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As Houston floods, many are worried about Texas’s controversial new insurance law

Here’s how it works.

Hurricane Harvey Slams Into Texas Gulf Coast Photo by Scott Olson/Getty Images

As Texas continues to endure catastrophic amounts of rain, panicked calls have been going out across social media — not just about rescue operations — but also about insurance claims.

It’s hard to estimate the scale of property damage as the flooding continues, but it will be in the billions of dollars. So far, 15 trillion gallons of water has fallen on the Houston area, flooding thousands of homes and businesses — and more is expected.

That’s complicated by the fact that the state’s insurance law is set to change on Friday, making it more difficult for home and business owners to sue insurance companies over a disputed claim. On Facebook, some lawyers have been advising Houston-area residents to file their insurance claims before the new law kicks in at the end of the week.

The law in question is Texas House Bill 1774, which the Republican-majority Texas legislature passed during its most recent legislative session. The bill’s supporters said it was meant to protect insurance companies from frivolous lawsuits after natural disasters. Detractors say it gives Texas property owners little recourse to get their money back if insurance companies don’t pay up.

In reality, the law likely won’t have a huge impact on Harvey victims who have flood insurance — but it could spell an unpredictable future for Texans whose homes and businesses get damaged by future storms.

The law won’t impact most people filing Harvey claims

This law won’t impact the vast majority of people who file flood insurance claims after Harvey’s waters recede. That’s because those people have flood insurance through the National Flood Insurance Program, a federal program administered by the Federal Emergency Management Administration, which is not regulated by the state.

Approximately 444,000 people in Texas are insured through the NFIP; a FEMA spokesperson said it’s still too early to report claims numbers, but said the agency has started receiving insurance claims and should have updated figures later this week.

Meanwhile, another group of people who won’t be impacted are those who have wind and hail insurance through the Texas Windstorm Insurance Association, which provides insurance to some in coastal counties.

Ultimately, this law change impacts those with private insurance, but even among those who have it, supporters and opponents of the law change alike agree that the number of people impacted will be pretty small.

The law focuses on interest on unpaid insurance claims, and on claims that end up in court — and in Texas, the number of claims that go to court is less than three percent, according to Alex Winslow, director of communications for the Texas Trial Lawyers Association, which opposed the law change. But the law could impact home and business owners in two big ways.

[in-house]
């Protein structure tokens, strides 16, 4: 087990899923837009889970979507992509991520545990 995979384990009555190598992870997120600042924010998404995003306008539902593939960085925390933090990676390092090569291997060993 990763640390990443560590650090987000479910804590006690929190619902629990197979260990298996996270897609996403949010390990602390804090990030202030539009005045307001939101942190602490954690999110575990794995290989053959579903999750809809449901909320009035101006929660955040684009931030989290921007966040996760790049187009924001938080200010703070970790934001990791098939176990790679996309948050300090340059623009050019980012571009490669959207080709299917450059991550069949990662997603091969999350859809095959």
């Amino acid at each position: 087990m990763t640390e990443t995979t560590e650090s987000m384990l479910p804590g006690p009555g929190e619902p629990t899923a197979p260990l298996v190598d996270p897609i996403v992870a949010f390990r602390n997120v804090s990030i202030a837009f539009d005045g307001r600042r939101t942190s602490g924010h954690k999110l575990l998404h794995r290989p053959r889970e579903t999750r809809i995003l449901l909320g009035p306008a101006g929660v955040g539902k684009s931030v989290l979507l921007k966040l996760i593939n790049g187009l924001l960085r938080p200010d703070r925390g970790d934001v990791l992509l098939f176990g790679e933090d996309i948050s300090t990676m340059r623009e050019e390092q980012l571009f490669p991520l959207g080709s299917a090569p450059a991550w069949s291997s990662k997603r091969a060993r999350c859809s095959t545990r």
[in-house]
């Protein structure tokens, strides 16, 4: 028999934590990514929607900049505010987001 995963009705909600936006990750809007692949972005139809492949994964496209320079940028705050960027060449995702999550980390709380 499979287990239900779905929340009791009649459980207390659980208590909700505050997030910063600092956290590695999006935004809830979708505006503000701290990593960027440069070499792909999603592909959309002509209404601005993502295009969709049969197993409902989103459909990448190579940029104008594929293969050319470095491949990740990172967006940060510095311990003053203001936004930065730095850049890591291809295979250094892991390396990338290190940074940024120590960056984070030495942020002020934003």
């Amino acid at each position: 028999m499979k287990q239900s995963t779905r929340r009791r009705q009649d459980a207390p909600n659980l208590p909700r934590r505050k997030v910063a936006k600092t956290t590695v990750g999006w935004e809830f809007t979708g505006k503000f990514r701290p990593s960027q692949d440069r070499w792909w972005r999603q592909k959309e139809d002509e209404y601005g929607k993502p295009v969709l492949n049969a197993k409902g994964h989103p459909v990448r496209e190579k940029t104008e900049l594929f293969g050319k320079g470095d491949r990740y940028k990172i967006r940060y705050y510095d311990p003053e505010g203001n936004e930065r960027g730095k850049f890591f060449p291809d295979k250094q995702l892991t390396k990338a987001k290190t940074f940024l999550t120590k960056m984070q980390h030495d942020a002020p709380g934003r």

The most concrete way it impacts insurance holders is by reducing a penalty interest rate insurance companies have to pay if they are late paying a claim. Currently, insurance companies have to pay an interest rate of 18 percent; that will be reduced to 10 percent after Friday.

The second impact of the law kicks in if a property owner sues their insurance company; this law will make it much more difficult for the lawyers representing property owners to collect lawyer’s fees.

If Texans with private insurance have their property damaged from a very broad range of natural disasters — including earthquakes, earth tremors, wildfires, floods, tornados, lightning, hurricanes, hail, wind, snow or rain — and disagree with the amount of money their insurance company awards them for damages, they will have less recourse to fight back.

These changes are the reason Winslow’s organization and others, like US Rep. Joaquin Castro, have been urging people to file claims with their insurance companies as soon as possible.

However, these changes do not mean that people should rush to their homes now to try to inspect the damage, especially in areas where the flood waters are still rising. Winslow said a simple written notice like an email, fax, or letter to an insurance company that you are intending to file a claim will suffice.

“No one should go back to their property if it’s not safe,” he said.

Harvey isn’t the only problem. Future storms are too.

Lucy Nashed is the spokesperson for Texans for Lawsuit Reform, a nonprofit that backed the law change. She says this is the latest in an ongoing fight between the insurance industry and lawyers in Texas over the sheer number of lawsuits filed over extreme weather claims in past years.

For instance, after a spate of bad hailstorms in 2012, 6,700 lawsuits were filed in a single Texas county. Insurance companies complained that spike in court cases were being driven by sue-happy lawyers, rather than property owners. Nashed said this is why her organization has been pushing for the new law for years.

“It’s there to protect the property owner from the bad actor on both sides of this,” she said. “This doesn’t impact the insurance claims process the way they’re making it out to be. Lawsuits are the exception, not the rule.”

Hurricane Harvey has made the issue more urgent. On Monday, the Houston Chronicle reported that private insurers are already starting to get claims by the thousands from the storm, with Farmers Insurance reporting 5,400 claims related to Harvey, and State Farm reporting about 5,000.

And just judging from the photos coming out of the Houston area, with flood waters up to the roofs of some houses, the property damage is devastating. Meanwhile, this 500-year flood is raising the possibility that we should stop considering the probability of such events so rare.

“Any entity with an insurable interest is impacted by this,” Winslow said.